MCCABE: It's really interesting, Victor. So I was struck in this statement by how clearly and boldly they call out the Russian intelligence -- I'm sorry, the Chinese intelligence service for contracting with criminal actors.

Our intelligence professionals would not do that, would not put the administration in that position, unless they had absolutely rock-solid evidence of that sort of contractual relationship, that sort of control of a criminal group that's doing the work by the intelligence service.

It is that really solid link that we don't seem to have right now in the Russian sphere.

So we know that Russian criminal groups like Revil and other groups have been perpetuating these ransomware attacks. We know that the Russians know about it and allowed them to do it. But we don't have evidence of that control.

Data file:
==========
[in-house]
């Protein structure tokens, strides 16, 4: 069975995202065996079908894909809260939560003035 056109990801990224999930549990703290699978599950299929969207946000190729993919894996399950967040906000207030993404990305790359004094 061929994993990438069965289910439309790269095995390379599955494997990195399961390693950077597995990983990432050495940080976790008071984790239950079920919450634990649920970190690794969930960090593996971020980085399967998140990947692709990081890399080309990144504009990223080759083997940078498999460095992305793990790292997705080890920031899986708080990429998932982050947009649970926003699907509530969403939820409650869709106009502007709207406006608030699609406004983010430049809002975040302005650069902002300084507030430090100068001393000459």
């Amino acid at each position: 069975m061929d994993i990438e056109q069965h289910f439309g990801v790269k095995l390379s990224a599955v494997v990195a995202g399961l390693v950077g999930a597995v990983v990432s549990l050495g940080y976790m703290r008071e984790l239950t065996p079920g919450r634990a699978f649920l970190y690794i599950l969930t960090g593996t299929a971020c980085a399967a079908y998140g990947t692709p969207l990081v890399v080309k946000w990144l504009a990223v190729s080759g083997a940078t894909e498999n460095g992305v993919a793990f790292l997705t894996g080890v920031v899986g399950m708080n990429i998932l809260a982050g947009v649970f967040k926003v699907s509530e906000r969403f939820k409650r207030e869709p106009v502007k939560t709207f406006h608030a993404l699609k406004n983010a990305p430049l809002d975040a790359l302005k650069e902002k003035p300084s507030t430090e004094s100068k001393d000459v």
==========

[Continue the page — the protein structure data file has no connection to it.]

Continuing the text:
We may get that at some point in the future, but they don't have it right now.

So that's the difference between what you're seeing in the posture towards China and our recent position towards Russia.

BLACKWELL: All right, Andrew McCabe, thank you.

MCCABE: Thank you.


CAMEROTA: There's more turmoil in Haiti right now. The country's acting prime minister says he will step down as this power struggle is intensifying there. We're live in Port-au-Prince next.


BLACKWELL: As coronavirus cases go up, there's more blame spreading for the dropping vaccination rate.

CAMEROTA: Dr. Anthony Fauci spoke to CNN today and expressed disappointment that a political divide is preventing so many Americans from getting a life-saving vaccine.


DR. ANTHONY FAUCI, DIRECTOR, NATIONAL INSTITUTE OF ALLERGY & INFECTIOUS DISEASES: Political differences are totally understandable and a natural part of the process in any country.

But when it comes to a public health issue in which you're in the middle of a deadly pandemic and the common enemy is the virus, it just doesn't make any sense to essentially disregard or don't pay attention to what's obvious.